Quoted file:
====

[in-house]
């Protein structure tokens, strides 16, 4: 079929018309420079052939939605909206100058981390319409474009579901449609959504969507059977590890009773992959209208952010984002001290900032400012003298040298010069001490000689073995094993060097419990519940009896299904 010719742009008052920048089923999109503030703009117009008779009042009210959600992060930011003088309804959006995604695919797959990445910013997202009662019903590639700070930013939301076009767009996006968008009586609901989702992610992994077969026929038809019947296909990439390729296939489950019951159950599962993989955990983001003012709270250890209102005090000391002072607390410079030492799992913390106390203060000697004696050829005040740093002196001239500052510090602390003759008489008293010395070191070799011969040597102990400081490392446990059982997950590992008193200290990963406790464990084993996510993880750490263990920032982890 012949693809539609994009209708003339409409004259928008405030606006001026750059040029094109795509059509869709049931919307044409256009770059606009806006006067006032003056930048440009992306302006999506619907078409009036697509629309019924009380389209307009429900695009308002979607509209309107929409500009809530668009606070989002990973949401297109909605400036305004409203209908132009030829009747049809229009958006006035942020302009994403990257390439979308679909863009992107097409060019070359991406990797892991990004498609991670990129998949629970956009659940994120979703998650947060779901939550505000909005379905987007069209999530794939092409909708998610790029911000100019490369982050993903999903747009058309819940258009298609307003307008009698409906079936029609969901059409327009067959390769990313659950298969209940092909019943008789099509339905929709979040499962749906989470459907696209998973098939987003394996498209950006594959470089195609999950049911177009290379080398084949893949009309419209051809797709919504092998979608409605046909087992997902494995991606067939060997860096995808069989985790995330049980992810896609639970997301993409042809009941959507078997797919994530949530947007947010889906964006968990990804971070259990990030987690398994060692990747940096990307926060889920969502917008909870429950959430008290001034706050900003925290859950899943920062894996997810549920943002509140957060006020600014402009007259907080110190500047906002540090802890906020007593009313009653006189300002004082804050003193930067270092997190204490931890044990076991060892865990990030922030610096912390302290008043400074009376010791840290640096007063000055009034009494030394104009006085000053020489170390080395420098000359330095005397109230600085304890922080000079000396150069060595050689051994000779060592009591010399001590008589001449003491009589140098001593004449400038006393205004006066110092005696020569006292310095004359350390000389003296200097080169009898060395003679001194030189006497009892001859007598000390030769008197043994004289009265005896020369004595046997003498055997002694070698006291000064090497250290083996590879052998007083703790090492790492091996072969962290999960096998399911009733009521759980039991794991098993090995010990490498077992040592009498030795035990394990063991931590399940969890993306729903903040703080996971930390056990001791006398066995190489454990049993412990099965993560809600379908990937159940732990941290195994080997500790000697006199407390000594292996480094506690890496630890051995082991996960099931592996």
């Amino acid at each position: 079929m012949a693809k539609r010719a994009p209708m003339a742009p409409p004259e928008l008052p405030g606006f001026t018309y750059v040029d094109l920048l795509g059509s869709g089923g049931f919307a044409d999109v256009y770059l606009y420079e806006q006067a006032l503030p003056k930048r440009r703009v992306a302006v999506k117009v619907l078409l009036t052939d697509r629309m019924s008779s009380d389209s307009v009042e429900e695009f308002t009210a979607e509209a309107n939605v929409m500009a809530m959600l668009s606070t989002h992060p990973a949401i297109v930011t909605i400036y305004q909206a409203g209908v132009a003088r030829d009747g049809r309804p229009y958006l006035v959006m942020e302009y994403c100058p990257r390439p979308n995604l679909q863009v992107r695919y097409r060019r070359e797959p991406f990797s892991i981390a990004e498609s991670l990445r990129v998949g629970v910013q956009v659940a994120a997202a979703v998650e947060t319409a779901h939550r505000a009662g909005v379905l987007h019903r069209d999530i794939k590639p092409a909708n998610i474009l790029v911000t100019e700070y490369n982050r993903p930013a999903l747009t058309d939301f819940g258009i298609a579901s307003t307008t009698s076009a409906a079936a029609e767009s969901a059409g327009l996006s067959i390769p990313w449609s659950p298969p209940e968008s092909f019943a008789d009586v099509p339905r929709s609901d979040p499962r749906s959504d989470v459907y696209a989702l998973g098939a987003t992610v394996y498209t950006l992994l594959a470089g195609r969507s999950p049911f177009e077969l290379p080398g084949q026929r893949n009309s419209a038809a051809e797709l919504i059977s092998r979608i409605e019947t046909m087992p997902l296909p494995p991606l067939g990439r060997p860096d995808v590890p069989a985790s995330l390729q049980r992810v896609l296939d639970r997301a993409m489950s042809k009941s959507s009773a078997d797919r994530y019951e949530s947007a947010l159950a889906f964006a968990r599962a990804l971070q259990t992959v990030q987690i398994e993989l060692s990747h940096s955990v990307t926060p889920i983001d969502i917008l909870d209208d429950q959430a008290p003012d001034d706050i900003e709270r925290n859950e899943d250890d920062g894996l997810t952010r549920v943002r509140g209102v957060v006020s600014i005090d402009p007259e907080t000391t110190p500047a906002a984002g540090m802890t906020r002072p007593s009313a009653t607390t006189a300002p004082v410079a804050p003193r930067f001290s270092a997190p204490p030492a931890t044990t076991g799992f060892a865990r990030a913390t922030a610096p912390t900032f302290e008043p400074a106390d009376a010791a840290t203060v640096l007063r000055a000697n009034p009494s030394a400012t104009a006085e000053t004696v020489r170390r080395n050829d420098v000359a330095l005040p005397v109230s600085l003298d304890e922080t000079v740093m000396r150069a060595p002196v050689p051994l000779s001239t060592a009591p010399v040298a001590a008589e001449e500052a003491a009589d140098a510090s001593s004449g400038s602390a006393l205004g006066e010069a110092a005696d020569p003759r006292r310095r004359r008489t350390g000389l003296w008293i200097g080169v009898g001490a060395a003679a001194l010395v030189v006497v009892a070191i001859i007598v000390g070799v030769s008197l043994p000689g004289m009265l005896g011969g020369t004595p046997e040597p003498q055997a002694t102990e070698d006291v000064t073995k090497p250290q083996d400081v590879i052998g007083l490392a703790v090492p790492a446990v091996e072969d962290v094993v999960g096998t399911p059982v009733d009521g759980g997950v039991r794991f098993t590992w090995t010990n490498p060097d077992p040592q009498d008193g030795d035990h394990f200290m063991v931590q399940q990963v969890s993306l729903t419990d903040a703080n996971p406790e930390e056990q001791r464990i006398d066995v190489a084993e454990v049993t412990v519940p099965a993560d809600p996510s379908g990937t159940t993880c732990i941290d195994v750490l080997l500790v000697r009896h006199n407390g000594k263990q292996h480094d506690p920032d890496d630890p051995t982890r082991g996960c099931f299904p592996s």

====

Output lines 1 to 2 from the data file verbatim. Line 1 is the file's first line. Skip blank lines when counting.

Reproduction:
[in-house]
């Protein structure tokens, strides 16, 4: 079929018309420079052939939605909206100058981390319409474009579901449609959504969507059977590890009773992959209208952010984002001290900032400012003298040298010069001490000689073995094993060097419990519940009896299904 010719742009008052920048089923999109503030703009117009008779009042009210959600992060930011003088309804959006995604695919797959990445910013997202009662019903590639700070930013939301076009767009996006968008009586609901989702992610992994077969026929038809019947296909990439390729296939489950019951159950599962993989955990983001003012709270250890209102005090000391002072607390410079030492799992913390106390203060000697004696050829005040740093002196001239500052510090602390003759008489008293010395070191070799011969040597102990400081490392446990059982997950590992008193200290990963406790464990084993996510993880750490263990920032982890 012949693809539609994009209708003339409409004259928008405030606006001026750059040029094109795509059509869709049931919307044409256009770059606009806006006067006032003056930048440009992306302006999506619907078409009036697509629309019924009380389209307009429900695009308002979607509209309107929409500009809530668009606070989002990973949401297109909605400036305004409203209908132009030829009747049809229009958006006035942020302009994403990257390439979308679909863009992107097409060019070359991406990797892991990004498609991670990129998949629970956009659940994120979703998650947060779901939550505000909005379905987007069209999530794939092409909708998610790029911000100019490369982050993903999903747009058309819940258009298609307003307008009698409906079936029609969901059409327009067959390769990313659950298969209940092909019943008789099509339905929709979040499962749906989470459907696209998973098939987003394996498209950006594959470089195609999950049911177009290379080398084949893949009309419209051809797709919504092998979608409605046909087992997902494995991606067939060997860096995808069989985790995330049980992810896609639970997301993409042809009941959507078997797919994530949530947007947010889906964006968990990804971070259990990030987690398994060692990747940096990307926060889920969502917008909870429950959430008290001034706050900003925290859950899943920062894996997810549920943002509140957060006020600014402009007259907080110190500047906002540090802890906020007593009313009653006189300002004082804050003193930067270092997190204490931890044990076991060892865990990030922030610096912390302290008043400074009376010791840290640096007063000055009034009494030394104009006085000053020489170390080395420098000359330095005397109230600085304890922080000079000396150069060595050689051994000779060592009591010399001590008589001449003491009589140098001593004449400038006393205004006066110092005696020569006292310095004359350390000389003296200097080169009898060395003679001194030189006497009892001859007598000390030769008197043994004289009265005896020369004595046997003498055997002694070698006291000064090497250290083996590879052998007083703790090492790492091996072969962290999960096998399911009733009521759980039991794991098993090995010990490498077992040592009498030795035990394990063991931590399940969890993306729903903040703080996971930390056990001791006398066995190489454990049993412990099965993560809600379908990937159940732990941290195994080997500790000697006199407390000594292996480094506690890496630890051995082991996960099931592996």